HART unsealed the first of three bids to build three substations each six months after breaking up the original bid to build nine substations when the lowest bid of $294.5 million came in about $145 million over budget.  The lowest bid for the three substations came in at $78.9 million.  Only time will tell if HART’s strategy to break up the bids will result in any cost savings.

According to a report in June 2014, HART needed to purchase 213 properties for the rail project with an acquisition budget of $222 million.  So far, HART has acquired 34 properties totaling about $70 million.

University of Hawaii’s research on healthy aging is generating interest.  The state of Hawaii has the highest percentage of healthy seniors in the nation.  Bradley Wilcox, one of the world’s experts on healthy aging, left Harvard University over a decade ago to learn why Hawaii seniors are the healthiest in the nation.  While genetics plays a role, foods containing certain nutrients help ward off disease.  Eating the right foods like Okinawan sweet potatoes, turmeric, and certain seaweeds lessen the risk of age related diseases and might actually slow the aging process.  Wilcox co-authored “The Okinawan Program” after studying Okinawans, who are the longest living people on the planet.

Hawaii’s nursing homes have been rated the best in the country according to the latest report from the Centers for Medicare and Medicaid Services.  39 percent of Hawaii’s 46 nursing homes received the highest rating of five stars, higher than the other 49 states.  That is welcome news since Hawaii has the most rapidly aging population in the country.

The growing doctor shortage has prevented disabled and elderly drivers from obtaining driver’s licenses because four of the five review board seats have been vacant for the past six months.  The review board has very specific requirements regarding the specialization necessary to fill a board seat which compounds the difficulty in convincing a time strapped physician to volunteer.  One state legislator predictably railed against the short-staffed medical community stating that awareness needs to be raised among physicians to rectify this unfair situation instead of examining the significant hurdles that both the federal and state government have placed in the way of opening new medical practices in Hawaii.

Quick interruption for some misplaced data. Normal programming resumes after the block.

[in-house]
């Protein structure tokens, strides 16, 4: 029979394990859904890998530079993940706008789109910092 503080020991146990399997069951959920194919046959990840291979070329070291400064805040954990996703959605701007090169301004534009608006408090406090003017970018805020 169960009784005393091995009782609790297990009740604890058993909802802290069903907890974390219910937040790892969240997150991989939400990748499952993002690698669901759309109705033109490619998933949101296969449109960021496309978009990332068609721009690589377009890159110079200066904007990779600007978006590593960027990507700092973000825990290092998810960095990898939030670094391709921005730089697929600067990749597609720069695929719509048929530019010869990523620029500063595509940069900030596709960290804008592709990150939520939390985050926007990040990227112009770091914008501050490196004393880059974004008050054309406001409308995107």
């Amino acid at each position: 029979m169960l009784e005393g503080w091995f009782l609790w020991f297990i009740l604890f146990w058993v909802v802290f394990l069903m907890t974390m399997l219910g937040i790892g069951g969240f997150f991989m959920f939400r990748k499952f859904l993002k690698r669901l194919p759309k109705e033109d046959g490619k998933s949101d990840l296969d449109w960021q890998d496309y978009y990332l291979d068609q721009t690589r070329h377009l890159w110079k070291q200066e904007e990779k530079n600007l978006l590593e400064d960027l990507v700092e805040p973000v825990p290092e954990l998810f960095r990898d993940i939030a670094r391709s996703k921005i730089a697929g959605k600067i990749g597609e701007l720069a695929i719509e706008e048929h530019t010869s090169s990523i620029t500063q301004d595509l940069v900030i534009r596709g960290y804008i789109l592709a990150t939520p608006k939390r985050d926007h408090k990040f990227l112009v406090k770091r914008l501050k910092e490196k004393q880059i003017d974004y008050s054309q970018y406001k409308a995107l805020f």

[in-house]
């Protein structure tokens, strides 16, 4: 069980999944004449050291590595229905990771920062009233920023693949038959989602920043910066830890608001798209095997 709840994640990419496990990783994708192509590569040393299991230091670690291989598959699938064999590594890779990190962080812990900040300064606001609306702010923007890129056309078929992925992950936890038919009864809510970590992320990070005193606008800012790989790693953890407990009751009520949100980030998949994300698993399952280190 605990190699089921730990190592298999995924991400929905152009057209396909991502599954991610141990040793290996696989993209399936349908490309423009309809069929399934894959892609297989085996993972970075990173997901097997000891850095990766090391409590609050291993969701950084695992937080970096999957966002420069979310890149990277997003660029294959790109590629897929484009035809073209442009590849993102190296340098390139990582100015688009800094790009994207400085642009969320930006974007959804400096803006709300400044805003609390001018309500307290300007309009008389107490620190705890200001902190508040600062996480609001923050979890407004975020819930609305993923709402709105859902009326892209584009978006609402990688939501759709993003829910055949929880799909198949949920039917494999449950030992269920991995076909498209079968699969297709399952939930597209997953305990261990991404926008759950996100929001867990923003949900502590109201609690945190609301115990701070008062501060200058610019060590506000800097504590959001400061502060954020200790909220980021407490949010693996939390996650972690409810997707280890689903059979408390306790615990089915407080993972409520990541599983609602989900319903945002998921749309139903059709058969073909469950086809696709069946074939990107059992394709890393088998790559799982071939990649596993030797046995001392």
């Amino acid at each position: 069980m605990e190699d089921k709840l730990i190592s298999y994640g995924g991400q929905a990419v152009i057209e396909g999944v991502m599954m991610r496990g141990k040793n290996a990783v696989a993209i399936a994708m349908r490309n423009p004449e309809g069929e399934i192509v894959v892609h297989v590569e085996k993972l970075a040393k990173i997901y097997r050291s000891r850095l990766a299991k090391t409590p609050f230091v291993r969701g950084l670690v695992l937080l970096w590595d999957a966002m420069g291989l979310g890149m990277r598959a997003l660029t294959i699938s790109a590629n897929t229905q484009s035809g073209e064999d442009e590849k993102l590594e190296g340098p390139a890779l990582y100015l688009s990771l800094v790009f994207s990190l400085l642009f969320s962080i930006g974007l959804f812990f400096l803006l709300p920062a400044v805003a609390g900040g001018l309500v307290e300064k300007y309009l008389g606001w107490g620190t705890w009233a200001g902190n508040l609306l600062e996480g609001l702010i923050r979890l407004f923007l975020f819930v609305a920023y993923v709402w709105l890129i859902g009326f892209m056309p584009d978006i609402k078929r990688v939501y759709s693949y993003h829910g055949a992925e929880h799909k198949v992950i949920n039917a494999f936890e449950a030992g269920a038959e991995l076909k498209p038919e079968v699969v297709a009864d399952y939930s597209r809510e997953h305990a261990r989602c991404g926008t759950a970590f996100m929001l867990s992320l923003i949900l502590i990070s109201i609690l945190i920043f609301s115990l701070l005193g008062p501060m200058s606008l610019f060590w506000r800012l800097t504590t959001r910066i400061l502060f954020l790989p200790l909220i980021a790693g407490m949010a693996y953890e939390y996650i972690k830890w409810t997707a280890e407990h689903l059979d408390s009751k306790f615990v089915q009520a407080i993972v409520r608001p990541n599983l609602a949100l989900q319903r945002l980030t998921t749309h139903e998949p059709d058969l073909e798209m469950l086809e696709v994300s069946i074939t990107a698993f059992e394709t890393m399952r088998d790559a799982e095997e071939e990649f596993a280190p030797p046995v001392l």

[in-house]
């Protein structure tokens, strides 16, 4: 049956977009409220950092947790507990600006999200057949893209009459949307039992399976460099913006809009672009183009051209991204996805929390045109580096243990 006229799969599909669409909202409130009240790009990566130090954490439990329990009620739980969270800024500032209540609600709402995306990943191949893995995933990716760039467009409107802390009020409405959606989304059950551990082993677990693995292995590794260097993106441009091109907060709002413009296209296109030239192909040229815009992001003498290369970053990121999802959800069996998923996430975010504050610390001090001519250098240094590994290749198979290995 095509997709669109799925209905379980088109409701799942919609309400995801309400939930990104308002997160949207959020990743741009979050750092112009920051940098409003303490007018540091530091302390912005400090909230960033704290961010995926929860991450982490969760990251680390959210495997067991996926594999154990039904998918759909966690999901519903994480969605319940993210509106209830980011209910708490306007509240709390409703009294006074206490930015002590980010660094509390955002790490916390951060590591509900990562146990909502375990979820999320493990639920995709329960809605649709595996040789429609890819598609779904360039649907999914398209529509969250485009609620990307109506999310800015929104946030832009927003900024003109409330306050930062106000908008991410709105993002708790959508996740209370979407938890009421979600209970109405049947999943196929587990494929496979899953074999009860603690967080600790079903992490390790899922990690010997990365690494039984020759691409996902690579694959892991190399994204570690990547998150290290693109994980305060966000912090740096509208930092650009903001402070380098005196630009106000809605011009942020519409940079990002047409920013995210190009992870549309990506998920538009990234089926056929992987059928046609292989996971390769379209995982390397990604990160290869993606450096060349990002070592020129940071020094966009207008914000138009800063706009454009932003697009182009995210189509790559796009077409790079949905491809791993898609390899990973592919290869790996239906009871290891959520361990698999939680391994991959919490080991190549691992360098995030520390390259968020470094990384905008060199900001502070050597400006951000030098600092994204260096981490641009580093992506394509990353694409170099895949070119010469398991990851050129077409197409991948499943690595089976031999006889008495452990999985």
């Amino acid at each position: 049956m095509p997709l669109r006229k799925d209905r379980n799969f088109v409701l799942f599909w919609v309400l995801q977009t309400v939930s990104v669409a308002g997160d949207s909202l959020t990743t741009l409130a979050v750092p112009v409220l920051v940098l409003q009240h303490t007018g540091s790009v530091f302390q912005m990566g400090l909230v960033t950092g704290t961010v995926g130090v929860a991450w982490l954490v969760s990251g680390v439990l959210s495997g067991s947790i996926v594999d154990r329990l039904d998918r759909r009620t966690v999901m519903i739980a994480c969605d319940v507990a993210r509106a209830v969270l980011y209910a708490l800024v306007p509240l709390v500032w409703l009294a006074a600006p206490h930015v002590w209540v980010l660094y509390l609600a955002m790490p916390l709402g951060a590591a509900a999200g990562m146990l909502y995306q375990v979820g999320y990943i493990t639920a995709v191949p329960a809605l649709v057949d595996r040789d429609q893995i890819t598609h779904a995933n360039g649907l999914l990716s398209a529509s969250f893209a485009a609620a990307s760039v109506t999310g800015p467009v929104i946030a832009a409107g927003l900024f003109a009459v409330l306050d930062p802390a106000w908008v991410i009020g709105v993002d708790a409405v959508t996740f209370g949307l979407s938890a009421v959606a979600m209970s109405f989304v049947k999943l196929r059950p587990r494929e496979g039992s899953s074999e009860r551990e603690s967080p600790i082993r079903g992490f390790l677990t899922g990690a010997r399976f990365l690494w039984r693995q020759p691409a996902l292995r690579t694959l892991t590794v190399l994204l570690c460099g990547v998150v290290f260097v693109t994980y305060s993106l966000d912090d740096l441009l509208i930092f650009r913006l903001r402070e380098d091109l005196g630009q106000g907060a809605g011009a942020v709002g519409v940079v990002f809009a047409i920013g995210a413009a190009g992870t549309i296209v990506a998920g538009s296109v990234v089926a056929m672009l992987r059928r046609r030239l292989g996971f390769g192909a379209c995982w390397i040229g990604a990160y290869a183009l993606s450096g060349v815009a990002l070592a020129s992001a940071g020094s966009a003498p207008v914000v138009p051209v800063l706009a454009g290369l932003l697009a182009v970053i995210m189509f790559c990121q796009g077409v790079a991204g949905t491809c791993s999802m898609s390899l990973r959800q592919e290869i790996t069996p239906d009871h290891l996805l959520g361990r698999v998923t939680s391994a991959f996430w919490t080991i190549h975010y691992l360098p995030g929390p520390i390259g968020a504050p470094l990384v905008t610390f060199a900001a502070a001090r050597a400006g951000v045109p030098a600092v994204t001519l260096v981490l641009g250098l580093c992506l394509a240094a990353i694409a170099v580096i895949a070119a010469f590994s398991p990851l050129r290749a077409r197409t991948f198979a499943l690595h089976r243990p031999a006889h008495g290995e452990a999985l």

A new concierge physician business, Aloha Physicians, has opened and hopes to help alleviate overworked emergency rooms and urgent care facilities.  The co-founders decided to start the company when they had trouble finding similar work when they moved to Honolulu in 2013.  The doctors will visit patients in person and serve resorts, hotels, condos, residents, convention centers, and business centers.  Patients are charged on a fee-for service basis and Aloha Physicians claim that most insurance policies will reimburse the money paid for the services.

Hawaiian Electric Company (HECO) is trying to defend their proposal to credit owners of roof-top photo voltaic systems at a lower “wholesale rate” than the current “retail rate” because it claims that the current program shifts the costs of maintaining the electrical grid onto customers that don’t have rooftop systems.  Some installers are urging the Public Utilities Commission (PUC) to turn down this request because it makes homeowners less likely to install environmentally friendly PV systems on their homes.  We would give some credence to HECO’s argument if they did not have a monopoly position in the electricity generating and delivery market.  For their argument to hold water, HECO needs to break out the charges for maintaining the grid versus the charges for producing electricity.  HECO currently charges rates about 3 times higher than other utilities throughout the nation.

HECO tried to delay all permits for new rooftop solar systems in highly penetrated areas until the PUC rules on their request to lower the reimbursement rate to customers when their solar systems provide more electricity then the home needs.  HECO recently announced their decision to further delay approvals in a letter to customers who have applied for rooftop solar permits.  Critics cried foul over HECO’s attempt to flex their monopoly power over Oahu’s electricity grid and PUC quickly stepped in and informed HECO that they could not postpone permits unless the additional installations would compromise the integrity of the electrical grid. Over 1,500 HECO customers have waited for more than a year to receive approval for their rooftop solar systems.  Some customers have waited more than 540 days for approval.  A report from the Solar Foundation suggests that Hawaii lost 400 installation and project development jobs related to HECO’s permit delays.